Thursday, May 27, 2010

Take Them While They Are Hot - BP Oil Spill

Oil Spill Related articles from several professional journals are being released on line for free for a limited time. Take them while they are hot!Many interesting articles on the Exxon Valdez spill. Will see if I get a few articles on liquid oil and gasoline spills for my roster file...Links below:
Thanks to for the note:

Talking of spills. There are finally indications that a mud plug seems to be controlling the spill from the broken well in the Gulf of Mexico. A nice technical discussion here:

Section through the BOP, showing the anticipated mud flow path (initially from BP)

Some background of mud drilling here. Water wells here use bentonite clay to seal wells. In essence the plug seems to be working.
The news on the plug is here:

BP says tricky deep-sea oil plug plan on track

By the way, here is BP Public Relations webpage:

The primary objective of the top kill process is to put heavy kill mud into the well so that it reduces the pressure and then the flow from the well. Once the kill mud is in the well and it’s shut down, then we follow up with cement to plug the leak.

For the top kill procedure we are designing equipment to pump the highest kill rate we can, irrespective of the flow rate of oil from the well, to force a downward flow of mud into the well. This, combined with the heavy drilling fluid is designed to eventually stop the flow. This has never been attempted at these depths. This is very complex – and involves several complex procedures coming together.

Detailed description of the procedure

We have the Q4000 vessel at the surface which has a crane for lifting heavy equipment and is a central part of the surface equipment for this procedure. We also have a number of other vessels: the HOS Centerline, with Halliburton pumping equipment; the HOS Strongline; and the BJ Services Blue Dolphin and Halliburton Stim Star IV pumping boats.

A total of 50,000 barrels of mud will be on location to kill the well – far more than necessary, but we want to be prepared for anything. Pumping capacity on location is more than 30,000 hydraulic horsepower.

The mud will be pumped down the 6-5/8 inch drill pipe (pipe is connected to the Q4000), then through 3-inch hoses, which go through the manifold on the seafloor. Then the mud moves through another set of 3-inch hoses attached to the Deepwater Horizon BOP choke and kill lines.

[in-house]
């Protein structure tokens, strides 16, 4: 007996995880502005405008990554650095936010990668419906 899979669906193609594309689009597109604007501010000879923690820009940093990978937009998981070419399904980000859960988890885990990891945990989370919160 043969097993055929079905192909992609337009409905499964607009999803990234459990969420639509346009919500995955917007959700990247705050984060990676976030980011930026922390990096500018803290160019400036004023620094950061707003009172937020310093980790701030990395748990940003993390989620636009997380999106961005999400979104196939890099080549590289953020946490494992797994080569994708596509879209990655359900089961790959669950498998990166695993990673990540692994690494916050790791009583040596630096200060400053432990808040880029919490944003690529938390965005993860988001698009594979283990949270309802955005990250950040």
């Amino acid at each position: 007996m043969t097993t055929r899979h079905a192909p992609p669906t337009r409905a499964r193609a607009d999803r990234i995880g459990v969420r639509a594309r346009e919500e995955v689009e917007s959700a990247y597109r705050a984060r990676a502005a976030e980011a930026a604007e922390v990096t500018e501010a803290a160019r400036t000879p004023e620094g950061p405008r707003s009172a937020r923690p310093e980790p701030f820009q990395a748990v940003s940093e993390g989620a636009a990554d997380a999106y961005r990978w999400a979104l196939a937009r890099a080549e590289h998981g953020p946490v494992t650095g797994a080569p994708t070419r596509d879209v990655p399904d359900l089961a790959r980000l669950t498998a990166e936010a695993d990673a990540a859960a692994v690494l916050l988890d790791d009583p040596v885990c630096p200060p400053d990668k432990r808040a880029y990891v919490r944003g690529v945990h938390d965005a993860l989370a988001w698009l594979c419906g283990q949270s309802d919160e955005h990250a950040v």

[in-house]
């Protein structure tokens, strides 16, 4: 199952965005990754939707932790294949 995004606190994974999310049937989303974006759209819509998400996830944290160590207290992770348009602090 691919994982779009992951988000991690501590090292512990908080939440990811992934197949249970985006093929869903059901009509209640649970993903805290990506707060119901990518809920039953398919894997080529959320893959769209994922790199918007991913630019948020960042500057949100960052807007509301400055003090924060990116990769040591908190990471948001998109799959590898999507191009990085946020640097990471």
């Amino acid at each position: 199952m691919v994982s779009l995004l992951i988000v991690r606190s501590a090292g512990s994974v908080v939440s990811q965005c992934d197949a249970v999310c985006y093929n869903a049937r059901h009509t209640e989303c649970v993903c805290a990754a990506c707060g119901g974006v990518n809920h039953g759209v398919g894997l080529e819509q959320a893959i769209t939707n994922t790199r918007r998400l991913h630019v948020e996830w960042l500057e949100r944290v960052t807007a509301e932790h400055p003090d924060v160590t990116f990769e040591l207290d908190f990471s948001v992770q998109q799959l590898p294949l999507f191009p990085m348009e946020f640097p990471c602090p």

With the manifold, we can also pump the ‘junk shot’ if necessary to stop too much of the kill mud going out through the top of the BOP rather than going down into the well to stop the flow. By switching valves in the subsea manifold, we can inject the ‘bridging material’ (the junk), which will prevent such losses and enable the top kill to continue.

We’ve been testing the junk shot on-shore, looking at different configurations of what might restrict the flow out of the Deepwater Horizon riser and what types of materials would help shut it off. Materials in a junk shot can include well-known items such as pieces of tires, golf balls, and pieces of rope.

Most of the equipment is on site and preparations continue for this operation.
This page was last updated 23 May 2010

I hope this info is useful for all these amateur scientists. I hope this trend of available information continues. I hate paying $40 - $45 / article for pdf versions of published papers.

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Kofla Olivieri said...

Such a devastating event. The damage and ecological impact is going to be felt for centuries.

antigonum cajan said...

Certainly, centuries. Since I will not be around, I wonder, why does the thirst for oil continues?

This would be a good indicator to stop the madness since the damages for every juan else, FLORA/FAUNA, think of it there is such in the water, in addition to the other, over water and soil.

This brings one thing to memory. New Orleans. Why would anyone built a city close by such a monster river?
With flimsy concrete/mud walls to try to tame/stop it?

Much worse. Where is the logic of rebuilding a city doomed to death for the above reason, soon or later?

Beato said...

On that issue of New Orleans. There is a logic for its construction and development. It is a crossroads and a bridge between most of the eastern US and Mexico. Still relrvant today? No idea.
Anyway. The Gulf of Mexico has had other large issues, even before BP's spill. This just makes things worse for everybody.
Everyone will pay for this in years to come. The Oil Pollution Act of 1990 will become more stringent than it currently is. It will simply be very costly to others to do oil related business.
Work is just beginning here.
This deserves further discussion on a new post.

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